19 April 2011
An attitude adjustment
The 9th AA Promise says, "That our whole attitude and outlook on life will change."
My outlook on life when I was drinking... was... full of anger, revenge, conquering, and total humiliation of anyone who got in my way. And my attitude fit this outlook. I didn't care who I hurt or how I hurt them. My life revolved around me and my addiction. To fill my unquenchable thirst, I lied, I cheated, and I had no problem breaking anothers soul.
Looking back it's hard to believe that I behaved in that way. My life was so self-centered and my own gratification was all that mattered. Sobriety made me look at myself for the first time in my life. And I was disgusted with what I saw.
My first realization was that my life was no longer about me, me, me. I needed to learn how to be a productive member in our society. By productive I don't mean how much money I made, but being productive in my methods to help myself and others grow spiritually and emotionally.
When I drank... life was nothing more then a series of evil events. Nothing and I mean nothing happened because of the goodness in people or a Higher Power. Everything happened with the idea of some form of a payback. If my Higher Power did something for me, I was expected to go to church or quit cursing or whatever. No way, did He do it just out of Love.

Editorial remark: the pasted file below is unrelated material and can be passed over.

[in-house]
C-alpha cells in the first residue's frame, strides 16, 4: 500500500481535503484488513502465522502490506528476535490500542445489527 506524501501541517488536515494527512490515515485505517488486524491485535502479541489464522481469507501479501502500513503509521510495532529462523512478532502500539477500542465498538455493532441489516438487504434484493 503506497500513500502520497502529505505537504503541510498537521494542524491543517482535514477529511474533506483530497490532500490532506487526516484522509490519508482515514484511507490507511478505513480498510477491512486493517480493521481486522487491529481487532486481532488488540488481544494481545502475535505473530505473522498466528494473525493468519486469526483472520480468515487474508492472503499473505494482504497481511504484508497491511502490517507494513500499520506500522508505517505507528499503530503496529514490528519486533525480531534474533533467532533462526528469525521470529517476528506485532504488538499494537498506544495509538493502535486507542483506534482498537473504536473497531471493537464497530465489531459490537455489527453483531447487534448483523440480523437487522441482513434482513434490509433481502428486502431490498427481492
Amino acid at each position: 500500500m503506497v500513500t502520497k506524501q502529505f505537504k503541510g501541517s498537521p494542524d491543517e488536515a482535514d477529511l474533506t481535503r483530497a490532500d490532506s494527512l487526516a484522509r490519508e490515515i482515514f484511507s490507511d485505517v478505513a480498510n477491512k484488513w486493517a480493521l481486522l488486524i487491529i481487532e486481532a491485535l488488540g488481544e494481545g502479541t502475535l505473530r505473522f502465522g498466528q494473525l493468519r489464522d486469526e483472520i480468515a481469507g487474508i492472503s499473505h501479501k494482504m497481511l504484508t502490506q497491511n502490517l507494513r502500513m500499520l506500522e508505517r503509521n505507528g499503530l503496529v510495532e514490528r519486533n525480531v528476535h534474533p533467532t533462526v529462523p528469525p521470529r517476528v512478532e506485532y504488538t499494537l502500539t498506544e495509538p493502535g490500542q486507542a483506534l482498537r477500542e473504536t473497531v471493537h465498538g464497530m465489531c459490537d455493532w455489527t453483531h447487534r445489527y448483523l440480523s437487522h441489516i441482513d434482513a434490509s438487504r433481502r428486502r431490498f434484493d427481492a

If a person did something for me... they did it because they wanted me to fix the wiring in their house, or help them move furniture, or whatever. No way, did they do anything just because they were a friend.
Life was nothing more then keeping score. "I did this for you, now you owe me." If I didn't receive my payment in a timely fashion then it was time for revenge - for not honoring our friendship. That might be smashing your windshield, slashing your tires, something that would hit you in the wallet.
My mind was constantly wondering who I owed and who owed me. Close friends were the ones who paid me back promptly and I did the same. I could tell it was a true friendship when I never needed to remind someone that a payment was due. Not only was this a horrible way to live, but it was what I thought was "normal."
Sobriety has shown me that I can do something for others without expecting a payback. I could do something just because I wanted too. But more importantly was my ability to look at what others did for me, without feeling obligated to pay them back. Like me, they did these things because they wanted too, not because they had too.
My attitude then made its final turn. One from self-centerness to one of being part of a global community.